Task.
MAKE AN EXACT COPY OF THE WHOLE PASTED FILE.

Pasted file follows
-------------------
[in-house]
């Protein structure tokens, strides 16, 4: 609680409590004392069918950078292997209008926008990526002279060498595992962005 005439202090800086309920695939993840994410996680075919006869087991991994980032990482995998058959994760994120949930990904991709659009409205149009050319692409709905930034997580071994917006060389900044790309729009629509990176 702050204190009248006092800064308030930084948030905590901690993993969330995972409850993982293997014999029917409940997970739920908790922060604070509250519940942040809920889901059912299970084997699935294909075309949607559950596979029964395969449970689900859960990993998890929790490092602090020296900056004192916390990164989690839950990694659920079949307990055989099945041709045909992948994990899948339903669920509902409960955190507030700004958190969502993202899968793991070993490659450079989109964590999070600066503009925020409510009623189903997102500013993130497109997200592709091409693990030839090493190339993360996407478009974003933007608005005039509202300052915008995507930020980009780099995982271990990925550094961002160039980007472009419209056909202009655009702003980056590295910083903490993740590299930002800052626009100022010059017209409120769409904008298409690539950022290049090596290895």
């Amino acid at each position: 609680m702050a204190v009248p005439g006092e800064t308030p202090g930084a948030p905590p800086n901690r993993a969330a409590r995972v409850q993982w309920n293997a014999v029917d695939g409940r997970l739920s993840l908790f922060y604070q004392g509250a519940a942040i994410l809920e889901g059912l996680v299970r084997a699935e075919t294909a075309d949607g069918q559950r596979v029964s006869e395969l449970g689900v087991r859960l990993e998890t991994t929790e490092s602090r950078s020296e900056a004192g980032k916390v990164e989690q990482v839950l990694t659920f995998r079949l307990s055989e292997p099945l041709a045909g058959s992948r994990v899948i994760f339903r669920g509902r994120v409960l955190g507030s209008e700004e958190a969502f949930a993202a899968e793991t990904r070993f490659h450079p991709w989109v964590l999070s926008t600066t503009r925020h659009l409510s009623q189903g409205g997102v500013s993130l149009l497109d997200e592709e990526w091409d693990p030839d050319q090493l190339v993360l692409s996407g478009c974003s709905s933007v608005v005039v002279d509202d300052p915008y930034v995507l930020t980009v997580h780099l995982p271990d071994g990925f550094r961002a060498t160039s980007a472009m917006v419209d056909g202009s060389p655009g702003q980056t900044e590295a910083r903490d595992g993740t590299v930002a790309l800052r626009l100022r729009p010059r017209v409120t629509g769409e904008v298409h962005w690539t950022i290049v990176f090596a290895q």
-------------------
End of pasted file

[in-house]
């Protein structure tokens, strides 16, 4: 609680409590004392069918950078292997209008926008990526002279060498595992962005 005439202090800086309920695939993840994410996680075919006869087991991994980032990482995998058959994760994120949930990904991709659009409205149009050319692409709905930034997580071994917006060389900044790309729009629509990176 702050204190009248006092800064308030930084948030905590901690993993969330995972409850993982293997014999029917409940997970739920908790922060604070509250519940942040809920889901059912299970084997699935294909075309949607559950596979029964395969449970689900859960990993998890929790490092602090020296900056004192916390990164989690839950990694659920079949307990055989099945041709045909992948994990899948339903669920509902409960955190507030700004958190969502993202899968793991070993490659450079989109964590999070600066503009925020409510009623189903997102500013993130497109997200592709091409693990030839090493190339993360996407478009974003933007608005005039509202300052915008995507930020980009780099995982271990990925550094961002160039980007472009419209056909202009655009702003980056590295910083903490993740590299930002800052626009100022010059017209409120769409904008298409690539950022290049090596290895």
């Amino acid at each position: 609680m702050a204190v009248p005439g006092e800064t308030p202090g930084a948030p905590p800086n901690r993993a969330a409590r995972v409850q993982w309920n293997a014999v029917d695939g409940r997970l739920s993840l908790f922060y604070q004392g509250a519940a942040i994410l809920e889901g059912l996680v299970r084997a699935e075919t294909a075309d949607g069918q559950r596979v029964s006869e395969l449970g689900v087991r859960l990993e998890t991994t929790e490092s602090r950078s020296e900056a004192g980032k916390v990164e989690q990482v839950l990694t659920f995998r079949l307990s055989e292997p099945l041709a045909g058959s992948r994990v899948i994760f339903r669920g509902r994120v409960l955190g507030s209008e700004e958190a969502f949930a993202a899968e793991t990904r070993f490659h450079p991709w989109v964590l999070s926008t600066t503009r925020h659009l409510s009623q189903g409205g997102v500013s993130l149009l497109d997200e592709e990526w091409d693990p030839d050319q090493l190339v993360l692409s996407g478009c974003s709905s933007v608005v005039v002279d509202d300052p915008y930034v995507l930020t980009v997580h780099l995982p271990d071994g990925f550094r961002a060498t160039s980007a472009m917006v419209d056909g202009s060389p655009g702003q980056t900044e590295a910083r903490d595992g993740t590299v930002a790309l800052r626009l100022r729009p010059r017209v409120t629509g769409e904008v298409h962005w690539t950022i290049v990176f090596a290895q």